How The CIA Used Pigeons To Spy On Americans

( Pigeons had an extensive career delivering messages during World War I before they were used by the Central Intelligence Agency (CIA) in 1977 to gain an edge in the Cold War, according to Atlas Obscura. Roman historian Pliny had reportedly been the first to describe the role of these birds in communication. The German army also explored how they could be used for reconnaissance.

Since the late 19th century, the United States had also been using pigeons, but Elizabeth Macalaster, author of “War Pigeons: Winged Couriers in the U.S. Military, 1878-1957” says that she could not find information that pigeons were used for reconnaissance. Then came the CIA.

Using pigeons for military operations was considered a humorous idea, however, in January 1976, that opinion changed when someone realized birds could be valuable in obtaining “photographic coverage of sensitive areas such as naval yards in Leningrad,” according to a CIA document.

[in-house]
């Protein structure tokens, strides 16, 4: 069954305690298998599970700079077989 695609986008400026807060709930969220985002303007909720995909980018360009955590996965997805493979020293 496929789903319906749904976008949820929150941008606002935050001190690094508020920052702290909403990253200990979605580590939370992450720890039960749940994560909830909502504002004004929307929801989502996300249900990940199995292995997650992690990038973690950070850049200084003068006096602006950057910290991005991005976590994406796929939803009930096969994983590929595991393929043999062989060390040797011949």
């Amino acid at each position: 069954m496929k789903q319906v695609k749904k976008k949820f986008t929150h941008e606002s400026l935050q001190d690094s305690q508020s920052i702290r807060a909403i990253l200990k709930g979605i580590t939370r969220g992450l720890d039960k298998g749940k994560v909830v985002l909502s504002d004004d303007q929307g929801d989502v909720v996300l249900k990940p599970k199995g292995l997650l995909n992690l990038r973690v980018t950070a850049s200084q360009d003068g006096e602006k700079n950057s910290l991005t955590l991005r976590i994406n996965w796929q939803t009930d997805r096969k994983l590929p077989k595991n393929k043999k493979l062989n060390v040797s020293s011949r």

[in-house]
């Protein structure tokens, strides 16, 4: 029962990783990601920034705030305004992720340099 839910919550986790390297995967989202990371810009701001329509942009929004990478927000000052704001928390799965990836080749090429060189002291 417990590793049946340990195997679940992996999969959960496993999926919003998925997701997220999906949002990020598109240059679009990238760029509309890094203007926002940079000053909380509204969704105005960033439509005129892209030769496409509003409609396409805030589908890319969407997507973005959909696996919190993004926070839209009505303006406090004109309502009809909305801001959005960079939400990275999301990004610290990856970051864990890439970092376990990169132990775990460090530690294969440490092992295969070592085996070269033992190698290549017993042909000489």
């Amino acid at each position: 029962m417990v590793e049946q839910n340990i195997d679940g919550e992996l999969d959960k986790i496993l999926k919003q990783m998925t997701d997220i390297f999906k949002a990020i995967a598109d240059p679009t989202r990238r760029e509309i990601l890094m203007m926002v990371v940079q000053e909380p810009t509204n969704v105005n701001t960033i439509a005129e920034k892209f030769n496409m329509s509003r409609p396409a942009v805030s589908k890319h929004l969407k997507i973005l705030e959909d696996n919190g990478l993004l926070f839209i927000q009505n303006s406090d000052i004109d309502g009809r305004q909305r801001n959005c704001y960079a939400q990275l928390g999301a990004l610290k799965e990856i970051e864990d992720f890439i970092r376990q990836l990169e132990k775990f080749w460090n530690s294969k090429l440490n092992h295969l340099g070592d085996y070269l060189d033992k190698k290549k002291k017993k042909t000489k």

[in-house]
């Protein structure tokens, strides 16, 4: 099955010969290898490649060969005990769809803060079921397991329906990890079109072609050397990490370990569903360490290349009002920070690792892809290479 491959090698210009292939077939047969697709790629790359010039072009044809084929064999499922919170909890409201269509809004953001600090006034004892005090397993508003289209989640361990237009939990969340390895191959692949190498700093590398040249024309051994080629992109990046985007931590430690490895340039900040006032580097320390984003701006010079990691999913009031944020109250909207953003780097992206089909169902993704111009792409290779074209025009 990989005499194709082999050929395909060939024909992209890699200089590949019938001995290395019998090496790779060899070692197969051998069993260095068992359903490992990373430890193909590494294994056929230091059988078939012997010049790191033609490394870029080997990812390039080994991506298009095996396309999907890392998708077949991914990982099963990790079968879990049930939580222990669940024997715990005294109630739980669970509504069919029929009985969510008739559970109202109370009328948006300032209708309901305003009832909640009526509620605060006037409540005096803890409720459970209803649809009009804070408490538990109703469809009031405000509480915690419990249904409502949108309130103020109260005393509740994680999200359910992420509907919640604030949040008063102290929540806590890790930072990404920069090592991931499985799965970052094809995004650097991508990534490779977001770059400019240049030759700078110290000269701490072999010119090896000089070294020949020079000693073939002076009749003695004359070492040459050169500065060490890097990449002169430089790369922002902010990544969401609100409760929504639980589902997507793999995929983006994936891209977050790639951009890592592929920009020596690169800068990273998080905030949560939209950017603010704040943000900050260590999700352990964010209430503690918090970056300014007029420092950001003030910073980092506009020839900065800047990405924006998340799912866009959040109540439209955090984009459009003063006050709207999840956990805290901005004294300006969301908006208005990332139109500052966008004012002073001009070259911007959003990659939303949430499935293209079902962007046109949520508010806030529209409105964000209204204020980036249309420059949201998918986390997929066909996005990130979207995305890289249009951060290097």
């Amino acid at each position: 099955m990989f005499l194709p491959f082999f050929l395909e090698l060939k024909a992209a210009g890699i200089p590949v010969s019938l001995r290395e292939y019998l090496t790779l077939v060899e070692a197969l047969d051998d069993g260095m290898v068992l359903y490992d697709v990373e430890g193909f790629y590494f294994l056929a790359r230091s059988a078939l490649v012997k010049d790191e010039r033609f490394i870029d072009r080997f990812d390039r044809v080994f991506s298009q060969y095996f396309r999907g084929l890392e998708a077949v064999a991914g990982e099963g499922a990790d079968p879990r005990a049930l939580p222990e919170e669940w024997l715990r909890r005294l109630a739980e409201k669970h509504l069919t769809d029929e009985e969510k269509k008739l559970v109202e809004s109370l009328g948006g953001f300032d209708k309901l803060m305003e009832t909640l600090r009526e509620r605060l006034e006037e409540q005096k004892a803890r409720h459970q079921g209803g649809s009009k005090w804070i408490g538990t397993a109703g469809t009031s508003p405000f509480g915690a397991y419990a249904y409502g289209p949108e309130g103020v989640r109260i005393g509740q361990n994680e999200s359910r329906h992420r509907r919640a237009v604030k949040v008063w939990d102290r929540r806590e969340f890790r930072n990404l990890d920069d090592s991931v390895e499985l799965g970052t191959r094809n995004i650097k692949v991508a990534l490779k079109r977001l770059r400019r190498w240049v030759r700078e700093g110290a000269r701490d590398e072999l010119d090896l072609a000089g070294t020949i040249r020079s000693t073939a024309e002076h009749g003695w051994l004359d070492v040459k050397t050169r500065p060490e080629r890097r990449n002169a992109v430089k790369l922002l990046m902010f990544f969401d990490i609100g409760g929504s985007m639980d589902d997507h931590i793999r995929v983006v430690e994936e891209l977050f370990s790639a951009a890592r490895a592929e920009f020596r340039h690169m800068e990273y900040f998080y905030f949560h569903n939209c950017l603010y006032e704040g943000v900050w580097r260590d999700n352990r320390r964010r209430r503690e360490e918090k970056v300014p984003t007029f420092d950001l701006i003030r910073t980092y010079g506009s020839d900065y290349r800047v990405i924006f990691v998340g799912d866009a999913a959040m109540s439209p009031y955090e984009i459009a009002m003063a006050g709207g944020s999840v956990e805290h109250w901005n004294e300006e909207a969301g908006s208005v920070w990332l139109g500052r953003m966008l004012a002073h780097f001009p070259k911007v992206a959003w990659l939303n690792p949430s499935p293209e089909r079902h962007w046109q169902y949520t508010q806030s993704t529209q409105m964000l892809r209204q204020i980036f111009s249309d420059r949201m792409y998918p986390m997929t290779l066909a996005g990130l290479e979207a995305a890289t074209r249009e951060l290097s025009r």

James David, curator of National Security Space at the Smithsonian Institution said that people did not have the opportunity to get close to the naval yards in Russia, so that is where the pigeons could come in. By September 1976, the Office of Research and Development (ORD) had invested around $100,000 in training pigeons and designing harnesses and cameras for the operation.

Tests were conducted before their deployment, and soon the pigeons were flying around Andrews Air Force Base near Washington D.C. Then in February 1977, the CIA tested them out at the Navy Yard in Southeast D.C. VW Beetles were also modified to transport the pigeons and release them surreptitiously underneath a hole cut out in the floorboard.

While the capabilities of the American spy satellite GAMBIT-3 are still classified, the pigeons were able to provide a resolution of three-fourths of an inch. But Navy Yards were not the only thing pigeons reportedly captured.

In 1975, the New York Times criticized the CIA for experimenting on Americans. According to the National Security Archive, the CIA had “violated its charter for 25 years,” through “illegal wiretapping, domestic surveillance…and human experimentation.”